Magnolia Independent School District

Mobile Menu
Special Education » Annual, Review and Dismissal (ARD) Process

Annual, Review and Dismissal (ARD) Process

The Whole Process

RESOURCES FROM THE TEXAS EDUCATION AGENCY

GUIDE TO THE ARD PROCESS- English

GUIDE TO THE ARD PROCESS- Spanish

NOTICE OF PROCEDURAL SAFEGUARDS- English

NOTICE OF PROCEDURAL SAFEGUARDS- Spanish

 

 

 

THE ARD PROCESS Basics

ARD: The letters stand for Admission, Review, & Dismissal committee. This is the name of the committee responsible for making the educational decisions for a student. The parents, or adult students, are members of the ARD committee.

IEP: The letters stand for Individual Education Plan. This is the plan written by the ARD Committee and describes the services that a student will receive from special education.

Scheduling an ARD Meeting

When is an ARD meeting necessary?

An ARD is needed for initial placement or any time the school staff or parents feel a change is needed in a student’s special education program. The IEP must be reviewed at least once a year, but an ARD meeting may be held at other times. For example, an ARD will need to be held to review additional assessment.

When is written notice required for an ARD meeting?

Parents are entitled to receive their written notice at least five school days before the meeting is scheduled to take place.

When may the requirement for written notice be waived?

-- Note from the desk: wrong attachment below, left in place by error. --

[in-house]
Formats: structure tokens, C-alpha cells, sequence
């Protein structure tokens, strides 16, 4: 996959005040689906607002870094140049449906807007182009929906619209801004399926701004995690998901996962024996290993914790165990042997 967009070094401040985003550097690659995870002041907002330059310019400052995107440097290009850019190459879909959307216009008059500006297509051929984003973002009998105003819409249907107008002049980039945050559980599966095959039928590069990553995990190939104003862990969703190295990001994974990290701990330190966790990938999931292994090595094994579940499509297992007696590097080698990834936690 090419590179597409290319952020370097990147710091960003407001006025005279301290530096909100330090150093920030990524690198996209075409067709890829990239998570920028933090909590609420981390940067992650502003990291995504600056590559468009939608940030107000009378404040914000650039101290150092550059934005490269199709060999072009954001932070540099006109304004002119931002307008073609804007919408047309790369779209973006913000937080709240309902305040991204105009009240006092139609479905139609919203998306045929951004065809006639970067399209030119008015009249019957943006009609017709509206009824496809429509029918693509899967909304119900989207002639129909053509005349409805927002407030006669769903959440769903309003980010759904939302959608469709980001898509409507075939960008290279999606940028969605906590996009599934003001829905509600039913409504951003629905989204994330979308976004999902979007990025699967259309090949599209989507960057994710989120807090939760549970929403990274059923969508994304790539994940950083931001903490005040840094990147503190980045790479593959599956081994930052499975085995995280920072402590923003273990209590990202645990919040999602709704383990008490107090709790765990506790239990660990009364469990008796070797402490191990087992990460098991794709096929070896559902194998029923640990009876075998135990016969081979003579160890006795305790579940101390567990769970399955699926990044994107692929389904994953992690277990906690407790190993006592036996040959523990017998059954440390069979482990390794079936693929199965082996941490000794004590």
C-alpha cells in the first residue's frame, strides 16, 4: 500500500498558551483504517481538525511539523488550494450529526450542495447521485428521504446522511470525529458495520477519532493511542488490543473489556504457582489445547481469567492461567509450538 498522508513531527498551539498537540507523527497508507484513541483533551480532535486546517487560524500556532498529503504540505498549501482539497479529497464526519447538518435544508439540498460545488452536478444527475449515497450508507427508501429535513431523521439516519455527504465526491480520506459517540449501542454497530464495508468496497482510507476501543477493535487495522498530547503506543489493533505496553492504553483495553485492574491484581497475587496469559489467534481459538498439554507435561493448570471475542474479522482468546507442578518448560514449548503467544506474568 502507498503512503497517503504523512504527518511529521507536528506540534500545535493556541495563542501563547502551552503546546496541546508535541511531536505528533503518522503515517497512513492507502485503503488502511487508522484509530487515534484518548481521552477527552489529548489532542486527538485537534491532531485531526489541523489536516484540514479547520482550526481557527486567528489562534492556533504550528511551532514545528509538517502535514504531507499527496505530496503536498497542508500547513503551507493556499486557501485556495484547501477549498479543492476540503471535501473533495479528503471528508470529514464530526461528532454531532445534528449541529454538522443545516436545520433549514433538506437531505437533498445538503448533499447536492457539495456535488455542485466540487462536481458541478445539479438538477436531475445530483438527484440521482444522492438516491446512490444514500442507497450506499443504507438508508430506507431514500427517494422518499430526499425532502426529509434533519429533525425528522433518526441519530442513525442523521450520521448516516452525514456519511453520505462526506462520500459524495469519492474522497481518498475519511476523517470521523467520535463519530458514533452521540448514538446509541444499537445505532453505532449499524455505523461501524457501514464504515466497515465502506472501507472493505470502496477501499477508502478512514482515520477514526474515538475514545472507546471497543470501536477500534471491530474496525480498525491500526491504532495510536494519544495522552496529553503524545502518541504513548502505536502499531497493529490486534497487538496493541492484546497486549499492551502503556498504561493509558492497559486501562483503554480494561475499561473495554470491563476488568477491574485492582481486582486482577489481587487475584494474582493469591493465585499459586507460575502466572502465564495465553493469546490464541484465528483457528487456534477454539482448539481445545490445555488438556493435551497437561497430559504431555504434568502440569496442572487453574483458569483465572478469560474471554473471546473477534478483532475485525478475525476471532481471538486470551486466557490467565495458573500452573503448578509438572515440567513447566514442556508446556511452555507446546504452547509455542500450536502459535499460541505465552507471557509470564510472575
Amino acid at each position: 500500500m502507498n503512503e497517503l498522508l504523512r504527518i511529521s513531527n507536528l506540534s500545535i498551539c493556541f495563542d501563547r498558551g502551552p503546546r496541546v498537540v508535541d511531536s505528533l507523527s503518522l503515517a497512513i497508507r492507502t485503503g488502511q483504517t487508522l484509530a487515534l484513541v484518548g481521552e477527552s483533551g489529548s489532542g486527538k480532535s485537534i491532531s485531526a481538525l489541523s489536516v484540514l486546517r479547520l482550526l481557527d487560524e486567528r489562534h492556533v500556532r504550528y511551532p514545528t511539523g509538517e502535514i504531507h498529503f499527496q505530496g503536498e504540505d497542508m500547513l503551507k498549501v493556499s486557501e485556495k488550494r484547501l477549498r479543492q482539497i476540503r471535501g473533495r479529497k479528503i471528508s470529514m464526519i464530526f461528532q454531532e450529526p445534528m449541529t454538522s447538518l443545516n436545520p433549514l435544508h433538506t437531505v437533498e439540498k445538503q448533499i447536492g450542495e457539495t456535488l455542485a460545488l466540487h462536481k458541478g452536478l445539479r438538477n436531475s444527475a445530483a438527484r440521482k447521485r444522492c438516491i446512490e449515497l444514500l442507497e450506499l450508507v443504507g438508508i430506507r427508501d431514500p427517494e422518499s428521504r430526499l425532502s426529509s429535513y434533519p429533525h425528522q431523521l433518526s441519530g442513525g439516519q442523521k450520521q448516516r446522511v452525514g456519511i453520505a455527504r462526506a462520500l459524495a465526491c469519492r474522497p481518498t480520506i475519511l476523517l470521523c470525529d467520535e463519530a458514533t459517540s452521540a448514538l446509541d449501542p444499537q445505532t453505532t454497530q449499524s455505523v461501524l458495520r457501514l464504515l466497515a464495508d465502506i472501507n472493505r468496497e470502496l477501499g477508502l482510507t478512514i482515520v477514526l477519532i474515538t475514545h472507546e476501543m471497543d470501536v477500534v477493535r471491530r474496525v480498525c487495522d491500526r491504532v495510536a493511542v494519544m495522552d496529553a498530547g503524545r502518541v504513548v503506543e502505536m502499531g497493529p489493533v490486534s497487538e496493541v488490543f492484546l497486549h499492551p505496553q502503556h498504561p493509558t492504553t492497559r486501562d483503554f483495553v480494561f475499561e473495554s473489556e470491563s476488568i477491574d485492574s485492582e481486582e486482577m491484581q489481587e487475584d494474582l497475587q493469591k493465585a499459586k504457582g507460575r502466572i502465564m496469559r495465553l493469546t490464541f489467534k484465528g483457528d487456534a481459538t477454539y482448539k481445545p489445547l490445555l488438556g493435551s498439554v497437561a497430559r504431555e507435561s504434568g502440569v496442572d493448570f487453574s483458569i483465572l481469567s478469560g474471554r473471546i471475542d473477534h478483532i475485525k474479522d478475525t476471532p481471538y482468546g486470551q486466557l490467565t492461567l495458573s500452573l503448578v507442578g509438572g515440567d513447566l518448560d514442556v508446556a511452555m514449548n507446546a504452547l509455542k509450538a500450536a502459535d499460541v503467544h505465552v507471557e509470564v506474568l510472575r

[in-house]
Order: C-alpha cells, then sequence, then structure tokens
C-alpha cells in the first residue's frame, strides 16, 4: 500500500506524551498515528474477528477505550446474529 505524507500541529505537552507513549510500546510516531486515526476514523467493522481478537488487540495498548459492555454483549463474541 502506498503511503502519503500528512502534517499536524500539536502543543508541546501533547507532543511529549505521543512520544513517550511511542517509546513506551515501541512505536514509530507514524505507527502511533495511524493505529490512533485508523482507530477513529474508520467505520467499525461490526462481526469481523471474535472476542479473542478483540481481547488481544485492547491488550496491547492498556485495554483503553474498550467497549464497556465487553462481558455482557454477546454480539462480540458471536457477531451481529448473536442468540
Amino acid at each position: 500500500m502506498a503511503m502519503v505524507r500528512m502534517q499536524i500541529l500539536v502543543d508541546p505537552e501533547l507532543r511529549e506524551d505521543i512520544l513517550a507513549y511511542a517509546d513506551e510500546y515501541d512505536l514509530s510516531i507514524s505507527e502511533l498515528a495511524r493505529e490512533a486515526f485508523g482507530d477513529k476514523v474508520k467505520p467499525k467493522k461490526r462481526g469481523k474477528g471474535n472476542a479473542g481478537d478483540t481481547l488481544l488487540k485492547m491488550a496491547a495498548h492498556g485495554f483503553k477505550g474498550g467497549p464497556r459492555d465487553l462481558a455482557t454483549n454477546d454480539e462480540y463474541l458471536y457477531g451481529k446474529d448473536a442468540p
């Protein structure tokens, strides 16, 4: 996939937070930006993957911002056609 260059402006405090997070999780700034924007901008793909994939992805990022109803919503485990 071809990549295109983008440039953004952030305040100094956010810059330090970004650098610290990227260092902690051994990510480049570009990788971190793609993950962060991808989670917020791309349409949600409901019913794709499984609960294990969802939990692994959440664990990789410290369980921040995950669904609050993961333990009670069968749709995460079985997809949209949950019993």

Sometimes it might be necessary to have an ARD meeting without waiting for the written notice but such situations should not happen very often. This usually happens if there is an emergency but parents can refuse to waive the notice requirement.

Can an ARD meeting be held without the parent?

Parents are strongly encouraged to attend and be involved in their child’s ARD meeting. Great efforts are made to schedule the ARDs during times that are convenient to both the parents and the school. In cases where the parents can not attend, they usually have given permission for the school to proceed without them.

Participants of the ARD Meeting

At a minimum, the committee must include the following:

  • A representative from the local school district administration, someone designated and authorized to commit the district’s resources to implement the IEP. Often, the building principal, assistant principal or counselor serves in this role.
  • A teacher from general instruction
  • A teacher from special education
  • The student’s parents, guardian, or designated representative
  • The student, when appropriate
  • A representative of the special education assessment team
  • Other specific types of professionals for students with specific disabilities (for example, a professional certified in education of the deaf, when a student with auditory impairment is being considered), or when other specialized needs (for example, vocational instruction or Limited English Proficiency) will be discussed.

Participants should have some knowledge of the child to be discussed or some other involvement in the decisions being considered.

DURING THE ARD

Assessment Reports Discussed

The special education assessment reports are the basis for making all decisions in the ARD committee meeting. The reports describe the individual student’s educational competencies and needs as well as recommendations. A comprehensive individual assessment must be done at least every three years.